Scofield bill may aid weed war
State Sen. Clay Scofield was present at TVA’s Aquatic Plant Management Media Update last week to see the influential and invasive aquatic life of Lake Guntersville first-hand. He also explained a bill he got through the legislature could benefit solutions to issues on and within the water.
“This legislation sets up the Alabama Reservoir Grant Fund, the first of its kind in Alabama,” Sen. Scofield said when explaining this legislation. This bill would be funded off of boat fees and boat tax, generating roughly $1.2-$1.3 million per year that can be used by local entities. The fund also presents itself as a “50/50 match,” so TVA could partner with the state to come up with the match money, per Sen. Scofield’s suggestion.
The bill adds a $5 fee to the cost of a boat registration in Alabama.
Sen. Scofield stated that the program’s funds can go towards three things: aquatic weed management, navigation, and debris cleanup.
“We’re very worried about invasive species such as the Asian carp… [and in terms of debris cleanup], in the case of a weather event such as a hurricane and we need channels cleaned out, or if we hold a lake activity and there’s debris in the reservoir, we can clean that up,” Sen. Scofield said.
This bill absolutely matters to Guntersville’s voters, according to the Senator.
“We set it up as a use fee, the fairest form of funding,” Sen. Scofield said, “so people who are enjoying the waters whether it be for fishing or recreation, they are helping maintain our reservoirs, which is, in my opinion, one of our most important resources that we have particularly here in Guntersville, Marshall and Jackson Counties, and in North Alabama as a whole.”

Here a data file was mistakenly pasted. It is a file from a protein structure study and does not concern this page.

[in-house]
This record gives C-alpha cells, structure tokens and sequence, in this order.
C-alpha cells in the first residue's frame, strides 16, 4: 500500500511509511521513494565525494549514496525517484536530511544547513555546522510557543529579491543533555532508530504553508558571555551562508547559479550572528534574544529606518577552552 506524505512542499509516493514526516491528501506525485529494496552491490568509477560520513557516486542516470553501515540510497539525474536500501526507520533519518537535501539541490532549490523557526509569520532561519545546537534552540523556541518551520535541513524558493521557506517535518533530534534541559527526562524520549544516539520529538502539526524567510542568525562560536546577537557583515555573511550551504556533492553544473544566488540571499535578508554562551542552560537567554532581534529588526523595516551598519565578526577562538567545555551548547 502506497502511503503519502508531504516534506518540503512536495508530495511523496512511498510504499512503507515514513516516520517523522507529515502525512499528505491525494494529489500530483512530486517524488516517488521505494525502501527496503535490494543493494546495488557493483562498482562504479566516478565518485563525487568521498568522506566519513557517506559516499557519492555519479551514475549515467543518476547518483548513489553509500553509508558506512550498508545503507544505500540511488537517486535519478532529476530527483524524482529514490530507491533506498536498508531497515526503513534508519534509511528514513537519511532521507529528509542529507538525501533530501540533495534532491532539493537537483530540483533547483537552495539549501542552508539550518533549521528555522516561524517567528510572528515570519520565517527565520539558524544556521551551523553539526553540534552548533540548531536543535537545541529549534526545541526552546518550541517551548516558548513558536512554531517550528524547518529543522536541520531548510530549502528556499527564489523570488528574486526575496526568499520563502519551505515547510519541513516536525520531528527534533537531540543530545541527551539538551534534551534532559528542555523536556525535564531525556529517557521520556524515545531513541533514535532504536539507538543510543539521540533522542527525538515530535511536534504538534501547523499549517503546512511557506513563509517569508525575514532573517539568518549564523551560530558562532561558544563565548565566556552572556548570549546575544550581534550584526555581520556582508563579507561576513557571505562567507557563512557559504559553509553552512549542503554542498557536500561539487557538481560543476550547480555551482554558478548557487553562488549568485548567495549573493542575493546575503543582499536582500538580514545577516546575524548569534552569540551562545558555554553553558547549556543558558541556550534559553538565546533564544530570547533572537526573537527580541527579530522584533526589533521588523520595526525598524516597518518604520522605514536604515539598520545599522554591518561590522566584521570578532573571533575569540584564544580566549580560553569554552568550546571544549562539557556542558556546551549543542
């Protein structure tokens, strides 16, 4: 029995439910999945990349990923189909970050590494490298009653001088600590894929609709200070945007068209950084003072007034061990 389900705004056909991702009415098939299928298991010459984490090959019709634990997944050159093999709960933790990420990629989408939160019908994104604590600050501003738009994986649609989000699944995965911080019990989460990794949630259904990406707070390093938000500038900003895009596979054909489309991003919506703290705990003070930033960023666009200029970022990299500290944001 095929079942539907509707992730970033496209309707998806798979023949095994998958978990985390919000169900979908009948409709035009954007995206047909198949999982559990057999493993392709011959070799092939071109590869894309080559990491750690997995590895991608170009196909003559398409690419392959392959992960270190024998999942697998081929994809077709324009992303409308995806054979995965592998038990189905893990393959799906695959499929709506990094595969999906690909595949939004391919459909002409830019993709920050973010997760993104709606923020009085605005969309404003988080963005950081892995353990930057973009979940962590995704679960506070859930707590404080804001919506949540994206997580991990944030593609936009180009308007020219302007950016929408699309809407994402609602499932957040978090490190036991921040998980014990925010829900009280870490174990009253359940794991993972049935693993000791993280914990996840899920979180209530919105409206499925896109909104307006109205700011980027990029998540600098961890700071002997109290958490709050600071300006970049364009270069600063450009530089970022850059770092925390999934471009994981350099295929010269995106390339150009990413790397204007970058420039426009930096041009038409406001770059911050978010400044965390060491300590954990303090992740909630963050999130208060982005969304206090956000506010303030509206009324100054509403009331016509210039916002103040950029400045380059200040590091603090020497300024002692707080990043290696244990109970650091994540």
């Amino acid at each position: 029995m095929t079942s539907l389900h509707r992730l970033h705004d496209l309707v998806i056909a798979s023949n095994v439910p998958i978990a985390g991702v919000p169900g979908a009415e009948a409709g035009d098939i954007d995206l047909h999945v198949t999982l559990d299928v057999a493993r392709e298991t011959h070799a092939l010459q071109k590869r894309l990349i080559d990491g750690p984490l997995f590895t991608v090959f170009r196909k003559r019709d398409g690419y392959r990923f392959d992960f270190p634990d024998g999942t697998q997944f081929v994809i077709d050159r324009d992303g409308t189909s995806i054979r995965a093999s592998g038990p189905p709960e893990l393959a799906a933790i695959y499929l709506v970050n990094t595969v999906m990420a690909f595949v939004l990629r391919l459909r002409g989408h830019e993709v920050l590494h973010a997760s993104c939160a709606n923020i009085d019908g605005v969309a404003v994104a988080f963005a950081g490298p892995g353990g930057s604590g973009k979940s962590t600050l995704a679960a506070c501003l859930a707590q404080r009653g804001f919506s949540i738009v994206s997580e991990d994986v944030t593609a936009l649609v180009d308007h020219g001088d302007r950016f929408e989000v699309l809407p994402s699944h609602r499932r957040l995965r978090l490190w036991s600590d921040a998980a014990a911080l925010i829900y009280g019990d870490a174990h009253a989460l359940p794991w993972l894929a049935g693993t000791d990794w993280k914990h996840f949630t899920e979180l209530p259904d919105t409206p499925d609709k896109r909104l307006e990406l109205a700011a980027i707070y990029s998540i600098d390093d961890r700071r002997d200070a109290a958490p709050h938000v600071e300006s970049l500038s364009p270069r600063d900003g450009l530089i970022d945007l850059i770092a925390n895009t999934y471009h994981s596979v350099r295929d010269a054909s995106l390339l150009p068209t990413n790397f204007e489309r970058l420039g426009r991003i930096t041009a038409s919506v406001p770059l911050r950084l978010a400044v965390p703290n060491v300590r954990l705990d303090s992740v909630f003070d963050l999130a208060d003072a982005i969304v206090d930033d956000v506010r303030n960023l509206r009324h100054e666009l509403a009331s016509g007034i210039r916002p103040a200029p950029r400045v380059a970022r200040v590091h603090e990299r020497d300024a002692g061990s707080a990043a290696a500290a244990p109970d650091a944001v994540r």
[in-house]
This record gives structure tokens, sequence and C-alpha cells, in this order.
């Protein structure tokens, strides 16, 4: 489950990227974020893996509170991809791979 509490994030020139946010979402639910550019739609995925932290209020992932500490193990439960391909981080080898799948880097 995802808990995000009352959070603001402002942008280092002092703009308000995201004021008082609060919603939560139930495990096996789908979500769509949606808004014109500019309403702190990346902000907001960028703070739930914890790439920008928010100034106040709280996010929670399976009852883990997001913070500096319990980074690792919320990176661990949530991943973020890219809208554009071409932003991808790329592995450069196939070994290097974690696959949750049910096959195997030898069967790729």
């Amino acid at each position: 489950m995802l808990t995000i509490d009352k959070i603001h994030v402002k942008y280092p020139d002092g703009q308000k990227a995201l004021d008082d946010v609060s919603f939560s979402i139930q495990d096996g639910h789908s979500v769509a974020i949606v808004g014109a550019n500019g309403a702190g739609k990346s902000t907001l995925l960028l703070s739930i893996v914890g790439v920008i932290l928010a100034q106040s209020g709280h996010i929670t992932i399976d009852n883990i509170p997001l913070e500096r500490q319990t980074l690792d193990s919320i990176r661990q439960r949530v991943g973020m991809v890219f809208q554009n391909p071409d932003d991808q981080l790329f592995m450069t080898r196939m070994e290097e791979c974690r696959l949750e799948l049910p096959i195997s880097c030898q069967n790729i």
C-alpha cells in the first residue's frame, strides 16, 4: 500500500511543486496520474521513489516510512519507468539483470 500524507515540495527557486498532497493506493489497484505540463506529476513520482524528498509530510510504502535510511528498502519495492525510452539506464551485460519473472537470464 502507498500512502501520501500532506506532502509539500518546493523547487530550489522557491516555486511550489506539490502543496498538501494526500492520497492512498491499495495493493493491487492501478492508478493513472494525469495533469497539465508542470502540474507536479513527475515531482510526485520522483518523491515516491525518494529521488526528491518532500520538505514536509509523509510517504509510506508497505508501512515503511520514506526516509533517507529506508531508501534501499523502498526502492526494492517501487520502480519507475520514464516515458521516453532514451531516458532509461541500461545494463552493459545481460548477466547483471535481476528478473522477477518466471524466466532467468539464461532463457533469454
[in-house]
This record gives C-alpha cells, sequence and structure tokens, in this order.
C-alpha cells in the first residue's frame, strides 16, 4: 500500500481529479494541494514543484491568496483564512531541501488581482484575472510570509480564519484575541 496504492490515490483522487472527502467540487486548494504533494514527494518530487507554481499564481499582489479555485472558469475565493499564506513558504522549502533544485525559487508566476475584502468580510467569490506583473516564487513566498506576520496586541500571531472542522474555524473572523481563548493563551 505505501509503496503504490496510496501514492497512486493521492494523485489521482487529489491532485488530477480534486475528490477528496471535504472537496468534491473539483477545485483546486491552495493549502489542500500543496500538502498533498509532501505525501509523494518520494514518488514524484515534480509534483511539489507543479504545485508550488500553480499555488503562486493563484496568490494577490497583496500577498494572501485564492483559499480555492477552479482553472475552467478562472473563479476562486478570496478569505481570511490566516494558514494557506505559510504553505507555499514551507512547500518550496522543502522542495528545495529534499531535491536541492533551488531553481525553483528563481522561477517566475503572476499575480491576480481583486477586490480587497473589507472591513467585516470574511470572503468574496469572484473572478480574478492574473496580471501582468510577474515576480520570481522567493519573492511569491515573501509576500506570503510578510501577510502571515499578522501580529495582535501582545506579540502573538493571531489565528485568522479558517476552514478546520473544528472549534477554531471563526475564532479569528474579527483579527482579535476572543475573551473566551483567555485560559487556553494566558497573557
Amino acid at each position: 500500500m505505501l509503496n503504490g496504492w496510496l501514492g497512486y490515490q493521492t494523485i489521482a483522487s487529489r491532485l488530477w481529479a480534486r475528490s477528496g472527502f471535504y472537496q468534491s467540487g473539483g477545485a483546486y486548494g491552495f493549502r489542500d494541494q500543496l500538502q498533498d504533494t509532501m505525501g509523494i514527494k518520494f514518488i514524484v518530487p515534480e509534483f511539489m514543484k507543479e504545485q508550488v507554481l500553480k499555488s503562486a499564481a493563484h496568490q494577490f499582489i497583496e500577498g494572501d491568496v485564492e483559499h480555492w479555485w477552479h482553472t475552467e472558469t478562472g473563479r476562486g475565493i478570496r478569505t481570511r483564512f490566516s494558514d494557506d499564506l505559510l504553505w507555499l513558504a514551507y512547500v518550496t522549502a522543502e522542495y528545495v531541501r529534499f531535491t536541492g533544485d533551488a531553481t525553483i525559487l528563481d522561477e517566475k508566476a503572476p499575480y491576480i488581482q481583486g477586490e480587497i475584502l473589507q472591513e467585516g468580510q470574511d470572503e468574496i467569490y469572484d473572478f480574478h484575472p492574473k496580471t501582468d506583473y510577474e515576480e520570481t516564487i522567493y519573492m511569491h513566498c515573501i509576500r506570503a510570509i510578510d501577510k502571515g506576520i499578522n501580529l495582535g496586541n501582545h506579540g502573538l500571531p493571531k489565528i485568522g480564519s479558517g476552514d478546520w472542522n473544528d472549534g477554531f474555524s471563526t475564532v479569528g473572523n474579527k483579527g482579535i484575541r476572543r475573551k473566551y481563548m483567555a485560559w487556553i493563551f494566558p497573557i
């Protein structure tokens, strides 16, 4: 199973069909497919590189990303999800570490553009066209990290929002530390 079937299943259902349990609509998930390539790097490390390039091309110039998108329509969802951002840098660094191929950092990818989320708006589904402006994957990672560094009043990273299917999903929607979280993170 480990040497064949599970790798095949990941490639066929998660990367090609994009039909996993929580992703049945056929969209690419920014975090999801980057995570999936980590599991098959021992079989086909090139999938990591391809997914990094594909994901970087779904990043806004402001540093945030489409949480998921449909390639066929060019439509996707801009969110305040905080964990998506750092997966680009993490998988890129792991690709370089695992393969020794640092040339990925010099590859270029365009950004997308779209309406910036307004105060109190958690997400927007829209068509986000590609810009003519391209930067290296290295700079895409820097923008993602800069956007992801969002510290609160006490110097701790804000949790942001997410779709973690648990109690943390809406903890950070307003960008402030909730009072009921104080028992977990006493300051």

He also mentioned that the coast is very important, and the state’s coastal waters have a lot of economic activity with shrimpers and fishermen, so this bill benefits the entire state in this perspective.
“This model can definitely be used in other locations,” Sen. Scofield said, stating how it can be replicated anywhere with the right teamwork. “[This program] is a perfect model that can be used to work in partnership with TVA and the State, especially being run by the Alabama Department of Conservation and Natural Resources who do an excellent job and will continue to do so. [This process also involves] our locals and government officials. It’s a team effort to make sure we are safe-guarding our reservoirs.”
TVA’s Stephen Turner expressed gratitude at the prospect of funding for such an important battle in Lake Guntersville. “It’s been a long time coming,” Turner commented, “and to see our efforts come to fruition is very satisfying.